Stanley Donen’s charming, and quite often frank and adult romantic melodrama, Indiscreet (1958) finds Cary Grant cast as seemingly stuffy monetary funds diplomat, Philip Adams. He turns out to be quite charming and suave – but he’s also quite married – much to the chagrin of intercontinental stage star, Anne Kalman (Ingrid Bergman).
Despite his supposedly loveless marriage, Philip and Anne become weekend lovers against the stoic backdrop of post war Britain. She develops a growing resentment that theirs’ is an love affair that cannot result in a life together – he plays along with the great lie and enjoys himself for as long as he can. But when fellow diplomat Alfred Munson (Cecil Parker) finds out that Philip is actually single and just faking a marriage so that he doesn’t have to commit to Anna wholeheartedly, the rouse becomes the crux of a struggle of romantic wills. Who will give in sooner – Anne or Philip?
What sets Donen’s film apart from like-minded fare is not so much the chemistry between its’ two stars – which is palpable and electrifying – but the very mature handling of their blossoming romance. Never contrived, forced or deliberate – the film is a delicious prelude to grand sentiment nervously grounded in all too real apprehensions.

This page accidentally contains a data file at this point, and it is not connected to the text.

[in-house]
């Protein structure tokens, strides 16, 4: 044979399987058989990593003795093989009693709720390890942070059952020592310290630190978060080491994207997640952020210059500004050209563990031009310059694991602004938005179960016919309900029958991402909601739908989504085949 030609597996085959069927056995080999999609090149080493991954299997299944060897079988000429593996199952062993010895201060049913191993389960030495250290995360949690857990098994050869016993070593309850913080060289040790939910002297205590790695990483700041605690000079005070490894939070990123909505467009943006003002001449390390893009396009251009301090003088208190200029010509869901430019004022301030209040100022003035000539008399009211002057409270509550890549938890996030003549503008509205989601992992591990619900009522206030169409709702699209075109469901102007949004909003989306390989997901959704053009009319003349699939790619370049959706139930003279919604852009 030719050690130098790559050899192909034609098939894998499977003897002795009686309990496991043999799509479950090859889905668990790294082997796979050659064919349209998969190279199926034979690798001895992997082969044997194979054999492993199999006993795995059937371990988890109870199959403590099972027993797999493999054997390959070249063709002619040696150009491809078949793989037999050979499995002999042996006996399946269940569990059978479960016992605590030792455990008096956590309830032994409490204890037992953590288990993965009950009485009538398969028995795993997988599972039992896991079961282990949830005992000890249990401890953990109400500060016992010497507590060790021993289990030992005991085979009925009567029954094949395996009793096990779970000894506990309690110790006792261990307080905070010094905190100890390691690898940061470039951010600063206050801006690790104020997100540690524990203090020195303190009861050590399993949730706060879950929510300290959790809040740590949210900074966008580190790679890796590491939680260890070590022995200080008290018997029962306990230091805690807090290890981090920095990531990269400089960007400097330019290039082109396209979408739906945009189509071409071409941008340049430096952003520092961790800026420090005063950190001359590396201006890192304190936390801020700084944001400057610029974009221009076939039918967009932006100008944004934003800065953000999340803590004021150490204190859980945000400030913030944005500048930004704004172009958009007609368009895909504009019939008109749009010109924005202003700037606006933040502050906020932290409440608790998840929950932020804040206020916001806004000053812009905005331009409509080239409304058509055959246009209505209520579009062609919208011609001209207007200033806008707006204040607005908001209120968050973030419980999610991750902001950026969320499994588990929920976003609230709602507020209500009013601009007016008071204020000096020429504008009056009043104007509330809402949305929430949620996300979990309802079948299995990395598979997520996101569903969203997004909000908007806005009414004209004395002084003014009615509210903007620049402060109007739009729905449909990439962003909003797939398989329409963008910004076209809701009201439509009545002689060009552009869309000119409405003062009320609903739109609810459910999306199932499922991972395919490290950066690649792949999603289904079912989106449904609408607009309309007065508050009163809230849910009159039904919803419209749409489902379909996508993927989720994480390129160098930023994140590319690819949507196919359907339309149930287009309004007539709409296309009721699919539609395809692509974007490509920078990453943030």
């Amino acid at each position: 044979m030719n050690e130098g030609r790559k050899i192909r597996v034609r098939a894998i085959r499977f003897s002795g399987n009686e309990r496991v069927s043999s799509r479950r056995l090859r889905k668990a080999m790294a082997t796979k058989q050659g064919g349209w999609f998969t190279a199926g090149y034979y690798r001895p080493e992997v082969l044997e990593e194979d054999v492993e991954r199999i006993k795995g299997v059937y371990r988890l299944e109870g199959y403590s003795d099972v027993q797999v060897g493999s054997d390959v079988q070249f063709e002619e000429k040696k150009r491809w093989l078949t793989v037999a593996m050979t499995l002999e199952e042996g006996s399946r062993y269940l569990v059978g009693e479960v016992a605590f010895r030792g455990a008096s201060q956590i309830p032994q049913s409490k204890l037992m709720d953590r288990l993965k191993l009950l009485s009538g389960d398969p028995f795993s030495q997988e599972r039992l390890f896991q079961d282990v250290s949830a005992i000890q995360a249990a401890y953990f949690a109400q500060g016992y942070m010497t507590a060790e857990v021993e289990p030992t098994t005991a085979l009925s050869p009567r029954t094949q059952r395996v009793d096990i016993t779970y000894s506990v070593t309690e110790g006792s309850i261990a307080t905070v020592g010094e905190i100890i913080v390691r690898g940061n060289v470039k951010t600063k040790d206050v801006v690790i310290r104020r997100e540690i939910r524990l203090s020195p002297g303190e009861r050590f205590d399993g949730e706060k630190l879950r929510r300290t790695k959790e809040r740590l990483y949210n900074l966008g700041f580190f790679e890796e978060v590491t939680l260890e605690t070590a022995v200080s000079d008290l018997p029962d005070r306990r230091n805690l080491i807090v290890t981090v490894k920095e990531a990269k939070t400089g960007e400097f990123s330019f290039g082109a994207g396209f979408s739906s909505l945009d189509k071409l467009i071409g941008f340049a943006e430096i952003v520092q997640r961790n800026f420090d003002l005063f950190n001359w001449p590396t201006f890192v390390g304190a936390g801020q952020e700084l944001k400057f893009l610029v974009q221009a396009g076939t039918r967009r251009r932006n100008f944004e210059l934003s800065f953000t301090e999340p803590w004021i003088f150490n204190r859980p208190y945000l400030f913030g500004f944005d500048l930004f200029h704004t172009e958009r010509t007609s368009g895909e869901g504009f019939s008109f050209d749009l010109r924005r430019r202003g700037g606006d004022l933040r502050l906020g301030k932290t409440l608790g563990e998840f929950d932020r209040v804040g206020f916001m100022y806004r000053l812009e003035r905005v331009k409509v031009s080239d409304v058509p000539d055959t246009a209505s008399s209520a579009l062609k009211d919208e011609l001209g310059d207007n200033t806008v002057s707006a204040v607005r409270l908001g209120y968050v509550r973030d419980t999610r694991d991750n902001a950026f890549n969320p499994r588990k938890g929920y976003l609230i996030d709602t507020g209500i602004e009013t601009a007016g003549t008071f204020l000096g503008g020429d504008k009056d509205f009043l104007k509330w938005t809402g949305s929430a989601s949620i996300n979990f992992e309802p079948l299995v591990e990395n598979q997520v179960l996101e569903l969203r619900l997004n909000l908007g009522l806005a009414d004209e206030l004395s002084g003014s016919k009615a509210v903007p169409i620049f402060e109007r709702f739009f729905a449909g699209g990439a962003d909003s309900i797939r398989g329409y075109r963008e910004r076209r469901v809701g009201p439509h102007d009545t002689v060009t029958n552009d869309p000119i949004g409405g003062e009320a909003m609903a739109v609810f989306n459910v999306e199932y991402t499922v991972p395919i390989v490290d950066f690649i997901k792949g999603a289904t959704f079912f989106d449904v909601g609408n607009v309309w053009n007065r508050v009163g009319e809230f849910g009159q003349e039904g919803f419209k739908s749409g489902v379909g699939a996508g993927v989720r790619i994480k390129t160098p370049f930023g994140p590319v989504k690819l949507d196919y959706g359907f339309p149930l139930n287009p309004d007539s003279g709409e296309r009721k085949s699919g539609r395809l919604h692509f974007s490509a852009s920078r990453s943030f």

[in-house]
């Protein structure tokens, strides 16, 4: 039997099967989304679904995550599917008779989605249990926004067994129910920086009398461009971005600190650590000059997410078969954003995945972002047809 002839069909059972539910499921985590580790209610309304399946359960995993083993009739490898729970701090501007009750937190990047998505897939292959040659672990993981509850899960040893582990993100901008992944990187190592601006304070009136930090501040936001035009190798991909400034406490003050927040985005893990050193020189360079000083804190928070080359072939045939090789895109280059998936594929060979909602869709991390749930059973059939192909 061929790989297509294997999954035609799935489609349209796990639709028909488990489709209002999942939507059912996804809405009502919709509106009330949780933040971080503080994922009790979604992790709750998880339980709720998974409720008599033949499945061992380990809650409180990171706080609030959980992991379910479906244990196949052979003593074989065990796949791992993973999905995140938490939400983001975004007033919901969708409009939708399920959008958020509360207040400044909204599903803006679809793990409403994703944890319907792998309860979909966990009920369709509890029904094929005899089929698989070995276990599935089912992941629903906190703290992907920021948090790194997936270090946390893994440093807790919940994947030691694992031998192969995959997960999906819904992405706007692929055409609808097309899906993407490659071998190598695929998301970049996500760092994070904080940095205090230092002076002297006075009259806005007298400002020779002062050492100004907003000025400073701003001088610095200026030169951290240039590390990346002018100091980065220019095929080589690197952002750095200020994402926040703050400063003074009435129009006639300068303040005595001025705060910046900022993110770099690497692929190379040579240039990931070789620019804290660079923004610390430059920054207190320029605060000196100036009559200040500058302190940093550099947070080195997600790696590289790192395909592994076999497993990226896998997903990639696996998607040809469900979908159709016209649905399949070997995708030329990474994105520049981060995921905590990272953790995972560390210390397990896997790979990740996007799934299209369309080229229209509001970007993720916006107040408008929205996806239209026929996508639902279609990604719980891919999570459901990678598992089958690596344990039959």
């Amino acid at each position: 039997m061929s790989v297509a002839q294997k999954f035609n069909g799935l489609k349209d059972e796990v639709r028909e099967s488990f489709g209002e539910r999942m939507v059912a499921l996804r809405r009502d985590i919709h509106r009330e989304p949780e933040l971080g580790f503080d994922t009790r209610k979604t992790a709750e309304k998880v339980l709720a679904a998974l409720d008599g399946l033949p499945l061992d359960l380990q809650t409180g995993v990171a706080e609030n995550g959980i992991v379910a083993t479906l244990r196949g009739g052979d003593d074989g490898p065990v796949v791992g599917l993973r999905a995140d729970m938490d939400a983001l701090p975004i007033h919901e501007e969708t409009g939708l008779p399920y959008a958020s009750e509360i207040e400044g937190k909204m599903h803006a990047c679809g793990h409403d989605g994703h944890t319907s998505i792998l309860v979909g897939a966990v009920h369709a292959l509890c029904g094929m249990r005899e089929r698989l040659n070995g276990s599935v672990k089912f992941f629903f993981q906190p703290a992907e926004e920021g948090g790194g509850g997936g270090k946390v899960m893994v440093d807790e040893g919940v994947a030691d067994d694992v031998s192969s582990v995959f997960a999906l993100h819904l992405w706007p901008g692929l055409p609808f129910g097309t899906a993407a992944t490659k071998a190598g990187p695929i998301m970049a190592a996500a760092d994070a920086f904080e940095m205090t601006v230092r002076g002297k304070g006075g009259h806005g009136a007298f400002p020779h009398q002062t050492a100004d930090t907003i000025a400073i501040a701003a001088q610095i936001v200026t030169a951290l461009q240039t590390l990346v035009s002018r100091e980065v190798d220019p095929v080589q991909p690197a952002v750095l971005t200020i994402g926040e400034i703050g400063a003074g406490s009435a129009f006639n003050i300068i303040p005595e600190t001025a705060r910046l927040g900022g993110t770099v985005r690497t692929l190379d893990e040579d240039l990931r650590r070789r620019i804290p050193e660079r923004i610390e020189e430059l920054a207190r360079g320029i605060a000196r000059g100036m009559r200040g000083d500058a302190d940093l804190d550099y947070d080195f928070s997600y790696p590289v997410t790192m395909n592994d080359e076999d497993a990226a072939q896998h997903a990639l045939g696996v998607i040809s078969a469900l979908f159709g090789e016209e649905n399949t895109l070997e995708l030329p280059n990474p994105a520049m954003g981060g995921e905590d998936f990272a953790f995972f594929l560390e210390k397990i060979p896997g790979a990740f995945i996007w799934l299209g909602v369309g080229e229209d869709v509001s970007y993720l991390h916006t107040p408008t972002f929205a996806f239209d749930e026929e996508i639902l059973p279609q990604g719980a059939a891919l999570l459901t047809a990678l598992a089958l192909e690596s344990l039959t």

Artisan Home Video’s DVD is disappointing. Presented in letterbox widescreen, overall picture quality is adequate at best, though dated with a slightly faded color palette. The opening credits are rather harshly digitized, but then the image quality fairs moderately better – from relatively sharp to softly focus. Blacks are deep and solid. Contrast is generally good. But severe aliasing and edge enhancement occur in several scenes. The audio is mono and strident in spots. There are NO extras.
FILM RATING (out of 5 - 5 being the best)